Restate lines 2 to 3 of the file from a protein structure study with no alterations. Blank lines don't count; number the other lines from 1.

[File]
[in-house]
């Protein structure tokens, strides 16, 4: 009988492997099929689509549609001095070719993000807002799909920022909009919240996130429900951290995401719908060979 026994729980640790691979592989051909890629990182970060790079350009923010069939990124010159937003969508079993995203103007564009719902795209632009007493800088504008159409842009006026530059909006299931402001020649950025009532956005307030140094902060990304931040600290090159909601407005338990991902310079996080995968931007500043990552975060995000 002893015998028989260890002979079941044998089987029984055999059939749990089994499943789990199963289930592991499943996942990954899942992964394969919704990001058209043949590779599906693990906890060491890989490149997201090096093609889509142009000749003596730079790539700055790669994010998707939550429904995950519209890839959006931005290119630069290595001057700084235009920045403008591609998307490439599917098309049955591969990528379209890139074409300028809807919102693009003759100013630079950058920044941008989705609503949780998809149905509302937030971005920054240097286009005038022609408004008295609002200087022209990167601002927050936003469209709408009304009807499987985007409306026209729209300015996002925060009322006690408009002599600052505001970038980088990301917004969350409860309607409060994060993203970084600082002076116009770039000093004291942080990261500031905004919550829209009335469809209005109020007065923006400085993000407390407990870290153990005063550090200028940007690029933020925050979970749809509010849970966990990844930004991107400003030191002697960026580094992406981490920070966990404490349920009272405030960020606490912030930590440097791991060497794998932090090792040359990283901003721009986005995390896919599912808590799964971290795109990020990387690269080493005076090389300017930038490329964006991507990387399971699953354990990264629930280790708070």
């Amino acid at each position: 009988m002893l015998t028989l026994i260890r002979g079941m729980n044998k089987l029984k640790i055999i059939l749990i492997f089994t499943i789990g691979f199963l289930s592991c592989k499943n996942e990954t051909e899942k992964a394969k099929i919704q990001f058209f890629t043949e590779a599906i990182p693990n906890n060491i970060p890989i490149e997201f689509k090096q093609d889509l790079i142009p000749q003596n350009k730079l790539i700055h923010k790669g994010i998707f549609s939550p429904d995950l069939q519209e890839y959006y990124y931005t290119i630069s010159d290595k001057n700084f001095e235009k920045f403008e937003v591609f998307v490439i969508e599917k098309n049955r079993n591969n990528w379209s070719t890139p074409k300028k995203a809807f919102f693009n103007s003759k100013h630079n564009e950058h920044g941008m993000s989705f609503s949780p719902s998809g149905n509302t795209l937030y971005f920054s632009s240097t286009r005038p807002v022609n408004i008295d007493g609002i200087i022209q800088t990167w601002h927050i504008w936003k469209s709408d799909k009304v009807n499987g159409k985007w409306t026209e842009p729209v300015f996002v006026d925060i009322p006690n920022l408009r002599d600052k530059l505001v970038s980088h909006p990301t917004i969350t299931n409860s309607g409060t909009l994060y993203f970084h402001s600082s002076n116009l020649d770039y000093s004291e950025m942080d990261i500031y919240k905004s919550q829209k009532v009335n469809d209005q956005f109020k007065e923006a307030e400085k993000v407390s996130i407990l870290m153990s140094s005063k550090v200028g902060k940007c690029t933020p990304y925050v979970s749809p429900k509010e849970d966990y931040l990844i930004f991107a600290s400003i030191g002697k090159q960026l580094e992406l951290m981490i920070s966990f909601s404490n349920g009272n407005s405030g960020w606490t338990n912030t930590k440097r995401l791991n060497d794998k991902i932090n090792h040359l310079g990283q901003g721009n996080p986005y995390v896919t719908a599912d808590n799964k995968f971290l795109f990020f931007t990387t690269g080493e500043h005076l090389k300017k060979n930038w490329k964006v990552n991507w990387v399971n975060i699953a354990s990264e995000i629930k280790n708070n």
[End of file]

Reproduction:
């Protein structure tokens, strides 16, 4: 009988492997099929689509549609001095070719993000807002799909920022909009919240996130429900951290995401719908060979 026994729980640790691979592989051909890629990182970060790079350009923010069939990124010159937003969508079993995203103007564009719902795209632009007493800088504008159409842009006026530059909006299931402001020649950025009532956005307030140094902060990304931040600290090159909601407005338990991902310079996080995968931007500043990552975060995000 002893015998028989260890002979079941044998089987029984055999059939749990089994499943789990199963289930592991499943996942990954899942992964394969919704990001058209043949590779599906693990906890060491890989490149997201090096093609889509142009000749003596730079790539700055790669994010998707939550429904995950519209890839959006931005290119630069290595001057700084235009920045403008591609998307490439599917098309049955591969990528379209890139074409300028809807919102693009003759100013630079950058920044941008989705609503949780998809149905509302937030971005920054240097286009005038022609408004008295609002200087022209990167601002927050936003469209709408009304009807499987985007409306026209729209300015996002925060009322006690408009002599600052505001970038980088990301917004969350409860309607409060994060993203970084600082002076116009770039000093004291942080990261500031905004919550829209009335469809209005109020007065923006400085993000407390407990870290153990005063550090200028940007690029933020925050979970749809509010849970966990990844930004991107400003030191002697960026580094992406981490920070966990404490349920009272405030960020606490912030930590440097791991060497794998932090090792040359990283901003721009986005995390896919599912808590799964971290795109990020990387690269080493005076090389300017930038490329964006991507990387399971699953354990990264629930280790708070």
């Amino acid at each position: 009988m002893l015998t028989l026994i260890r002979g079941m729980n044998k089987l029984k640790i055999i059939l749990i492997f089994t499943i789990g691979f199963l289930s592991c592989k499943n996942e990954t051909e899942k992964a394969k099929i919704q990001f058209f890629t043949e590779a599906i990182p693990n906890n060491i970060p890989i490149e997201f689509k090096q093609d889509l790079i142009p000749q003596n350009k730079l790539i700055h923010k790669g994010i998707f549609s939550p429904d995950l069939q519209e890839y959006y990124y931005t290119i630069s010159d290595k001057n700084f001095e235009k920045f403008e937003v591609f998307v490439i969508e599917k098309n049955r079993n591969n990528w379209s070719t890139p074409k300028k995203a809807f919102f693009n103007s003759k100013h630079n564009e950058h920044g941008m993000s989705f609503s949780p719902s998809g149905n509302t795209l937030y971005f920054s632009s240097t286009r005038p807002v022609n408004i008295d007493g609002i200087i022209q800088t990167w601002h927050i504008w936003k469209s709408d799909k009304v009807n499987g159409k985007w409306t026209e842009p729209v300015f996002v006026d925060i009322p006690n920022l408009r002599d600052k530059l505001v970038s980088h909006p990301t917004i969350t299931n409860s309607g409060t909009l994060y993203f970084h402001s600082s002076n116009l020649d770039y000093s004291e950025m942080d990261i500031y919240k905004s919550q829209k009532v009335n469809d209005q956005f109020k007065e923006a307030e400085k993000v407390s996130i407990l870290m153990s140094s005063k550090v200028g902060k940007c690029t933020p990304y925050v979970s749809p429900k509010e849970d966990y931040l990844i930004f991107a600290s400003i030191g002697k090159q960026l580094e992406l951290m981490i920070s966990f909601s404490n349920g009272n407005s405030g960020w606490t338990n912030t930590k440097r995401l791991n060497d794998k991902i932090n090792h040359l310079g990283q901003g721009n996080p986005y995390v896919t719908a599912d808590n799964k995968f971290l795109f990020f931007t990387t690269g080493e500043h005076l090389k300017k060979n930038w490329k964006v990552n991507w990387v399971n975060i699953a354990s990264e995000i629930k280790n708070n």